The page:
What Transmission Do I Have in My Dodge Dakota Truck?

The most common transmission in the Dodge Dakota is the 45RFE automatic transmission. This transmission is used in both two and four-wheel drive models. It has three forward gears and one reverse gear.

The first gear is for low speeds and high torque, while the second and third gears are for higher speeds. The reverse gear is for backing up.

If you have a Dodge Dakota truck, chances are you have a pretty good idea of what kind of transmission is under the hood. But just in case, here’s a quick rundown. Most Dakota trucks come with either an automatic or manual transmission.

There are also some models that come with all-wheel drive, which means your truck will have four-wheel drive capabilities. So, now that you know what kind of transmission is in your Dakota truck, it’s time to learn how to check and maintain it so it stays in good shape for years to come.

Top 5 Problems Dodge Dakota Truck 2nd Generation 1997-2004

Dodge Dakota Transmission Interchange Guide

Dodge Dakota trucks are built tough, but even the toughest truck can have transmission problems. When your Dodge Dakota needs a new transmission, you may be wondering what kind of transmission will work with your truck. This guide will help you find the right Dodge Dakota transmission for your truck.

The first thing you need to do is identify the year of your Dodge Dakota. The transmissions used in these trucks changed over the years, so it’s important to get the right one for your truck. Once you know the year of your truck, consult this guide to find the right transmission:

1987-1988: The transmissions used in these model years are interchangeable with those used in 1989-1991 Dakotas. 1989-1991: These model years use a different transmission than earlier models. The transmissions from these model years will fit into 1992-1993 Dakotas as well.

1992-1993: These Dakotas use the same transmission as 1994-1995 models. The only exception is that 1993 Dakotas with V8 engines use a different transmission than other 1993 Dakotas. This guide also covers 1994-1995 models.

1994-1995: These model years use a different transmission than other 1996 and newer Dakotas 
(1996 and up). Transmissions from 1994 and 1995 will not fit into any other Dakota except another 1994 or 1995 Dakota with identical engine size and 4×4 drivetrain configuration (4WD vs 2WD).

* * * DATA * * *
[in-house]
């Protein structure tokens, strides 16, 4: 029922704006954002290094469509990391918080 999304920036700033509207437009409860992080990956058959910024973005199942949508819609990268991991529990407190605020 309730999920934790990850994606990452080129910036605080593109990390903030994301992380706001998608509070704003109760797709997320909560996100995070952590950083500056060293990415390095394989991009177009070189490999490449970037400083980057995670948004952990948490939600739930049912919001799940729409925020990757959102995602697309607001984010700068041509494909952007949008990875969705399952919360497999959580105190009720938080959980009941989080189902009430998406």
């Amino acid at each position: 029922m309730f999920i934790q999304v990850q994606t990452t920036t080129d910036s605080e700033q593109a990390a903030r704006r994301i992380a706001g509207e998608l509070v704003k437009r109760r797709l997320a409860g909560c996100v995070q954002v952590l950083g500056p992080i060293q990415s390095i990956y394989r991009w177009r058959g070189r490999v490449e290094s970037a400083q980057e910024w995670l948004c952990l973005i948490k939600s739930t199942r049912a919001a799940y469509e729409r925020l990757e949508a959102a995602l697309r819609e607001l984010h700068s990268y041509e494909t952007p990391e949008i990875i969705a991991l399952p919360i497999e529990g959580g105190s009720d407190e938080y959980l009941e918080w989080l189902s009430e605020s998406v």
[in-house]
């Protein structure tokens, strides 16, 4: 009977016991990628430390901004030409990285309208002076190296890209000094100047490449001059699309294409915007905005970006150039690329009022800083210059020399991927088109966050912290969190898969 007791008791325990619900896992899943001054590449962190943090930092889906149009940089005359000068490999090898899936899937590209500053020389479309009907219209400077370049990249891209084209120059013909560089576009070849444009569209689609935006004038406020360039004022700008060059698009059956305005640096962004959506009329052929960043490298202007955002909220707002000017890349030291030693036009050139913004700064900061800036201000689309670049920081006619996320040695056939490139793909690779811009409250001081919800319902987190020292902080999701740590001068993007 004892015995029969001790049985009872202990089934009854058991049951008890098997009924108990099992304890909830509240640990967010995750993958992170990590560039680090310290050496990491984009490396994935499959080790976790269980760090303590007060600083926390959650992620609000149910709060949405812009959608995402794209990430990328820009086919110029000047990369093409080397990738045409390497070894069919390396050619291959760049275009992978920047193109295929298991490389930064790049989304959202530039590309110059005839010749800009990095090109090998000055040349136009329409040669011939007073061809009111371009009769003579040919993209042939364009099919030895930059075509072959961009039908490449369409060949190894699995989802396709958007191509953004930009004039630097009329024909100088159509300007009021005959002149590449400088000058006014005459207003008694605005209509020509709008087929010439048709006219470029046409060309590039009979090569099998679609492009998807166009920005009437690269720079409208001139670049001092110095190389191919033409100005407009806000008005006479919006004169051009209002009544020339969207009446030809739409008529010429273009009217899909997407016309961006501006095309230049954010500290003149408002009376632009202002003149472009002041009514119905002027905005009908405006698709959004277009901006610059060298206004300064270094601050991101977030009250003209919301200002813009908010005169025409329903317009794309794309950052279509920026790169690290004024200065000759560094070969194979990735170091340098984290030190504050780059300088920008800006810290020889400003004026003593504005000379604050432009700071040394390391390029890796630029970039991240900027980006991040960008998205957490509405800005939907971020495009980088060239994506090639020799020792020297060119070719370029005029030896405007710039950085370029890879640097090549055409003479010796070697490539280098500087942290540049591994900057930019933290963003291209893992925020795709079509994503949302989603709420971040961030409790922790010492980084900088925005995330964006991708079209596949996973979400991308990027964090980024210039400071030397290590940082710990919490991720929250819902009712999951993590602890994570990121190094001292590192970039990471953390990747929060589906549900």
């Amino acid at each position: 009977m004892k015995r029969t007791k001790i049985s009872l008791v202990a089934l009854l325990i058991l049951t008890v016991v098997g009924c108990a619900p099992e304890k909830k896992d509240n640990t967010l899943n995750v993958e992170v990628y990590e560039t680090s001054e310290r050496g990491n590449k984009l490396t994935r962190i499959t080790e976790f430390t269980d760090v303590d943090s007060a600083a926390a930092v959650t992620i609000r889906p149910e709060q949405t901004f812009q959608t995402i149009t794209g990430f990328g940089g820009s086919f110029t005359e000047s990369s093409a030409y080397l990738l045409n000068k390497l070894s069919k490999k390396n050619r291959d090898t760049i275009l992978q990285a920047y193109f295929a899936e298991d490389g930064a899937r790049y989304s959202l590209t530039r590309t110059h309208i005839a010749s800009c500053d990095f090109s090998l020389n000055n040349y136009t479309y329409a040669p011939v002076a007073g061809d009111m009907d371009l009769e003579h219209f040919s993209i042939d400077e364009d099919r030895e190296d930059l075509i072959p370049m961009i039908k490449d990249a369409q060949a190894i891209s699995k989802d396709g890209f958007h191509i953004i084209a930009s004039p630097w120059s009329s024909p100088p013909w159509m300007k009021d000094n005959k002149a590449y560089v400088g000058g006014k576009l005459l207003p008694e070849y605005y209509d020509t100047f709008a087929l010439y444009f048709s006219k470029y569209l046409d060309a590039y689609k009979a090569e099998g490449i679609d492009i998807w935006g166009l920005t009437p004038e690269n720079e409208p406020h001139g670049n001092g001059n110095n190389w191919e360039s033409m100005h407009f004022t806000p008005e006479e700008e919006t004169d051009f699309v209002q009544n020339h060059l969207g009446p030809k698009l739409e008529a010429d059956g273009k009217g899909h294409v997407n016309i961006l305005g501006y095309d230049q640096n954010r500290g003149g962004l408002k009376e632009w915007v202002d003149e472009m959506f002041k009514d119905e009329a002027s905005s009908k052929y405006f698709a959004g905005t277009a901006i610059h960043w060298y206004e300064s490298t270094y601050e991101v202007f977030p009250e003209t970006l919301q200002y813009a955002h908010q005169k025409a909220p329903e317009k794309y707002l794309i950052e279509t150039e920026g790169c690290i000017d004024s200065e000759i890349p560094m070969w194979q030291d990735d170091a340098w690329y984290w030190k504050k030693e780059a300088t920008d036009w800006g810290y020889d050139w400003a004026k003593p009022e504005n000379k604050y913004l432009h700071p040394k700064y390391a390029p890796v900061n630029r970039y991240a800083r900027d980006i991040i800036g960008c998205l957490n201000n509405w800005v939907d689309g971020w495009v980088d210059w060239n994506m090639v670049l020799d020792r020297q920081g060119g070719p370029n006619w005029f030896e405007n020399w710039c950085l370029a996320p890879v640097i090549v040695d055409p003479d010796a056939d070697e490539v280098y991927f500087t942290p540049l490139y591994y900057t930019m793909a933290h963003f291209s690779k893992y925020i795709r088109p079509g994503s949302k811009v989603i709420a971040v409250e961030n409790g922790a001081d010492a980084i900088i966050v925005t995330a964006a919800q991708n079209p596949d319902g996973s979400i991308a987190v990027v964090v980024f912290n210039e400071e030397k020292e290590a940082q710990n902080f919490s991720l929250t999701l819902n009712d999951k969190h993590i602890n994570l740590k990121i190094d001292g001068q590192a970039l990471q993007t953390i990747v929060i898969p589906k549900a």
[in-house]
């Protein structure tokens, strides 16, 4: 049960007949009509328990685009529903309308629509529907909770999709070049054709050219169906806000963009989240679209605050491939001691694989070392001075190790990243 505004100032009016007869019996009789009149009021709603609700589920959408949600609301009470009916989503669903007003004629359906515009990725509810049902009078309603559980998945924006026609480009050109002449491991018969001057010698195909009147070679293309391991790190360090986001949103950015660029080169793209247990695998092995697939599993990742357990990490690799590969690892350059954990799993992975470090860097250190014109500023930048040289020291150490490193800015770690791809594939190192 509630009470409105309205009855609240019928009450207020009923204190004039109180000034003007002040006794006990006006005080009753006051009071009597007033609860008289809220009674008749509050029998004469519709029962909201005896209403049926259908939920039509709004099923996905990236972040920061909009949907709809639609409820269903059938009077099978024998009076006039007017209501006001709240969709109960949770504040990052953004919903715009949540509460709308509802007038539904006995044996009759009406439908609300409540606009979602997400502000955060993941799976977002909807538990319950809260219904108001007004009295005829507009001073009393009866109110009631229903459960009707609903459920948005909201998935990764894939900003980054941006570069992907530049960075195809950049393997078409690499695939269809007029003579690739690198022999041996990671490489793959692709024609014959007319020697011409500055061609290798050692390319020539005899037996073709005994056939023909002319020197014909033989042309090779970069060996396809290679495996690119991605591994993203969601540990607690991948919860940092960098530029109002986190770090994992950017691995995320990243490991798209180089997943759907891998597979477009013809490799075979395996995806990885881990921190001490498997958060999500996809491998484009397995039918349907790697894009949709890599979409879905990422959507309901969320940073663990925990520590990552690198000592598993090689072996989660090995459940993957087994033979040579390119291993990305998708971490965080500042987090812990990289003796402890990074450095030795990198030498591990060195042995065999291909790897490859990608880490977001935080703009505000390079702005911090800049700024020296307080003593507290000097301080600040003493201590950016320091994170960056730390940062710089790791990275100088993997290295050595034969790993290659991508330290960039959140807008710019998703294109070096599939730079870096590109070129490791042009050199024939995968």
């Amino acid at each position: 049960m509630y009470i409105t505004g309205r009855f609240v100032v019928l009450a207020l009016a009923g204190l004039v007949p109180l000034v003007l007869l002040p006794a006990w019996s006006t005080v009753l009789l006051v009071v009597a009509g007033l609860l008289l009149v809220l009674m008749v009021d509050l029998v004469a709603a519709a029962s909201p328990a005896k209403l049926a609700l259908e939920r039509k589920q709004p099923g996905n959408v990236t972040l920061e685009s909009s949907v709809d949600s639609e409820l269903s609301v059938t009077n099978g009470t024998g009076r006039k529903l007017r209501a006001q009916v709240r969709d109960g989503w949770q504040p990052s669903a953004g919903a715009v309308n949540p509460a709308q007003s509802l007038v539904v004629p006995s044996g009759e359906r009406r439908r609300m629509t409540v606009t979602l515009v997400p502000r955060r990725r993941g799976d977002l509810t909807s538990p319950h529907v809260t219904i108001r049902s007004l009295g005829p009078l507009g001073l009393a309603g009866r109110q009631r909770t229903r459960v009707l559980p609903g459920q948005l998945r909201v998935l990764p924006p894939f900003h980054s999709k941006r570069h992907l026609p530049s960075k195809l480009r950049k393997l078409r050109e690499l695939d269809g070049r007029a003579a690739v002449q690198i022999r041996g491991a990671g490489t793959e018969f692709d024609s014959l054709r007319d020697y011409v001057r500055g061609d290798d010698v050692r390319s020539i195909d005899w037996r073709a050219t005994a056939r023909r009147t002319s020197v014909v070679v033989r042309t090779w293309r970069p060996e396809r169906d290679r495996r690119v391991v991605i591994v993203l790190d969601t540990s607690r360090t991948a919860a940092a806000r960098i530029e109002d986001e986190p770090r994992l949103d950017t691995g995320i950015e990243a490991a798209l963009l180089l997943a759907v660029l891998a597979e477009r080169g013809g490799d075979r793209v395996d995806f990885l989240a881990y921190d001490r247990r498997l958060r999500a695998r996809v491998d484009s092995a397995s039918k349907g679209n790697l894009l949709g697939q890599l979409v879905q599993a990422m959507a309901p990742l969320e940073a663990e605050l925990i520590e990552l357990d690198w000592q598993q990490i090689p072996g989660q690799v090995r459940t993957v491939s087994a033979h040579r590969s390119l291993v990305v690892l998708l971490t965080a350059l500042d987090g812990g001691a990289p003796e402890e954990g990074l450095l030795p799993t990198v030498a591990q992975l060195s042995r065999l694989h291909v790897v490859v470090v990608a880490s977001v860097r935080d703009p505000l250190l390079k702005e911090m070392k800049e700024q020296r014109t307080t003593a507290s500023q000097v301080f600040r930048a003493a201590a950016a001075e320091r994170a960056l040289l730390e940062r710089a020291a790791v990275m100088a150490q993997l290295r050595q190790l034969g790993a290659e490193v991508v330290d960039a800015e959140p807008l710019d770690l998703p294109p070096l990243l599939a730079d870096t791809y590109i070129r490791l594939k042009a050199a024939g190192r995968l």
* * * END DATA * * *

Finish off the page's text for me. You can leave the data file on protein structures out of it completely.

1996 and newer: All 1996 and newer Dakotas use an interchangeable transmissions across all model years from 1996 through 2004 (the last year that Dodge produced the Dakota).

Dodge 318 Automatic Transmission Options

The 318 automatic transmission options for the Dodge RAM 1500 include the 5-speed 42RLE, 6-speed 45RFE, and 8-speed 845RE. The 5-speed 42RLE is the base transmission and is standard on all models except the SRT10, which comes with a 6-speed manual transmission. The 6-speed 45RFE is an upgrade from the 5-speed 42RLE and is available on all models except the SRT10.

The 8-speed 845RE is the top of the line transmission and is standard on the SRT10 model.

2005 Dodge Dakota 4.7 Transmission

If you’re looking for a reliable and powerful truck, the 2005 Dodge Dakota is a great option. It’s equipped with a 4.7L V8 engine that delivers plenty of power and torque, making it perfect for hauling and towing. The transmission is also extremely durable and can handle the demands of heavy duty use.

Overall, the 2005 Dodge Dakota is a great choice for anyone in the market for a tough and dependable truck.

Dodge Dakota Transmission Problems

Dodge Dakota transmission problems are a common occurrence, especially with older models. Many owners have reported issues with the tranny slipping, loss of power, and even complete failure. In most cases, these problems can be traced back to a few main causes.

One of the most common Dodge Dakota transmission problems is due to a worn-out torque converter. The torque converter is responsible for converting the engine’s rotational force into hydraulic energy, which is then used to turn the wheels. over time, this component can wear out, causing the transmission to slip or lose power.

If you’re experiencing these symptoms, it’s important to have your Dakota checked by a qualified mechanic as soon as possible. Another common cause of Dodge Dakota transmission problems is low fluid levels. Transmission fluid lubricates all of the moving parts inside the tranny and helps to keep it cool while in operation.